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I'm retiring our 10 year old web server (no more Pentium III - yay!). A few of the pages on the web site it hosted have forms that cause e-mails to be sent to certain people. These e-mails are sent via the smtp server in IIS. We also use this smtp server for a few other things, including messages from our help desk software and e-mail alerts from some of our network devices. This is the only remaining smtp server on campus. The rest of our e-mail is hosted by Google Apps for Education. The server is set up with a smart host pointed at smtp.gmail.com and has a good username/password (with tls) to talk to Google's server. In other words, all it does is forward messages from software on campus to our mail system off campus.

Unfortunately, messages sent through this server are getting stuck in the mailroot/Queue folder. If I wait too much longer I expect they'll finally move to BadMail. As far as I can tell, this new server's config exactly manages the old config. My own investigations show that dns is working just fine (the most common suggestion for similar problems found online, to the point that it drowns out other ideas). The event log has the entries in the form of the following:

Message delivery to the host '74.125.148.14' failed while delivering to the remote domain 'york.edu' for the following reason: The remote server did not respond to a connection attempt.

To me this sounds like either a firewall problem (I turned it off - no luck) or an authentication/encryption problem. I've triple-checked that the username and password are correct, and the TLS encryption option is enabled (as it should be). The new server is installed in hyper-v, and so for kicks I tried disabling the firewall on the host as well, but that hasn't helped.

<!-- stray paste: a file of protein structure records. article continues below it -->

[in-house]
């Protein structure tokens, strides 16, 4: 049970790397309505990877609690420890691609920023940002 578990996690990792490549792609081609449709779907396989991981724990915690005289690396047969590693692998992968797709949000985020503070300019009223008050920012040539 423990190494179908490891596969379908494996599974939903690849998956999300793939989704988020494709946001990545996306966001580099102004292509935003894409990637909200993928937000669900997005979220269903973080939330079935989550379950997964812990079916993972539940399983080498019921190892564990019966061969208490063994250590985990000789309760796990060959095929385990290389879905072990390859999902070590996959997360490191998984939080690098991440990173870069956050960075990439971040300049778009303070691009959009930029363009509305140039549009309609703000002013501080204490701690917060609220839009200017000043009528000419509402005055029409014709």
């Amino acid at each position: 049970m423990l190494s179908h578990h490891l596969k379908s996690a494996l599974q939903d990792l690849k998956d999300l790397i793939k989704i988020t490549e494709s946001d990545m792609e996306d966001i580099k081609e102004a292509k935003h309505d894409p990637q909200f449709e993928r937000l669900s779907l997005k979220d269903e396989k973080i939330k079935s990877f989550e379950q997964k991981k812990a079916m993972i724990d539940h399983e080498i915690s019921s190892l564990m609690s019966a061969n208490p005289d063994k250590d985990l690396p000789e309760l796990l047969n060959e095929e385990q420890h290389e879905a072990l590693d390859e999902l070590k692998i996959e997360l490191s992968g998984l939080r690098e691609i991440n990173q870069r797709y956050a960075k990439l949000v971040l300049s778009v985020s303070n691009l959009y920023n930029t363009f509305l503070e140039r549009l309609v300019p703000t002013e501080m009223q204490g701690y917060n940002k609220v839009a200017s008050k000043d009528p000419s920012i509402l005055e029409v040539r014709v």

Updated:
Also, I am able to telnet smtp.gmail.com 25 and I get the expected 220 response. Of course, I can go no farther via telnet because it requires a STARTTLS command, but I do at least get that far.

Any ideas?

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2 Answers 2

up vote 0 down vote accepted

Okay, once again I missed the obvious. In setting up the smtp server, after making a change I would go to the root of my management console window for IIS and tell it to restart to make sure all the changes were applied. Unfortunately, this would not restart the smtp service, and my changes weren't making it in. Once I corrected this behavior I started seeing actual error messages, and correcting those was a snap.

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That IP is a server owned by Postini according to a reverse DNS lookup and then by doing a whois search. The former does not seem to allow linking to results so you will have to search yourself.

Essentially, because Google acquired Postini, I expect that a long-term problem is not with their servers in light of their rather incredibly large server farm.

Given that the error message is from IIS, rather than a parroted echo of a message from some distant email server, I'd say you have network connectivity issues between your virtual server and the outside world.

Execute

telnet 74.125.148.14 25

I can connect to that:

Connected to 74.125.148.14.
Escape character is '^]'.
220 Postini ESMTP 188 y6_34_1c0 ready.  CA Business and Professions Code Section 17538.45 forbids use of this system for unsolicited electronic mail advertisements.

..if you can't then your problem is network related.

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I already know this won't work for me. We block outbound port 25 at the gateway. The server should be connecting over 465 (smtps) or 587 (tls) –  Joel Coel Nov 19 '10 at 23:11
    
And if you change the 25 in my command to one you should be able to connect over, what happens? –  Neil Trodden Nov 19 '10 at 23:27
    
I take it back: I can telnet on port 25 and I do get a 220 response. (this server gets to bypass the firewall for this traffic). But still can't send e-mail, same error. Updating the question with this information as well. –  Joel Coel Nov 22 '10 at 15:44
    
Okay, the problem is resolved now. I'd like to upvote your answer for your help, but I can't until you edit your question (hint hint). It's just a quirk in the mechanics of how these sites work. –  Joel Coel Nov 22 '10 at 21:52

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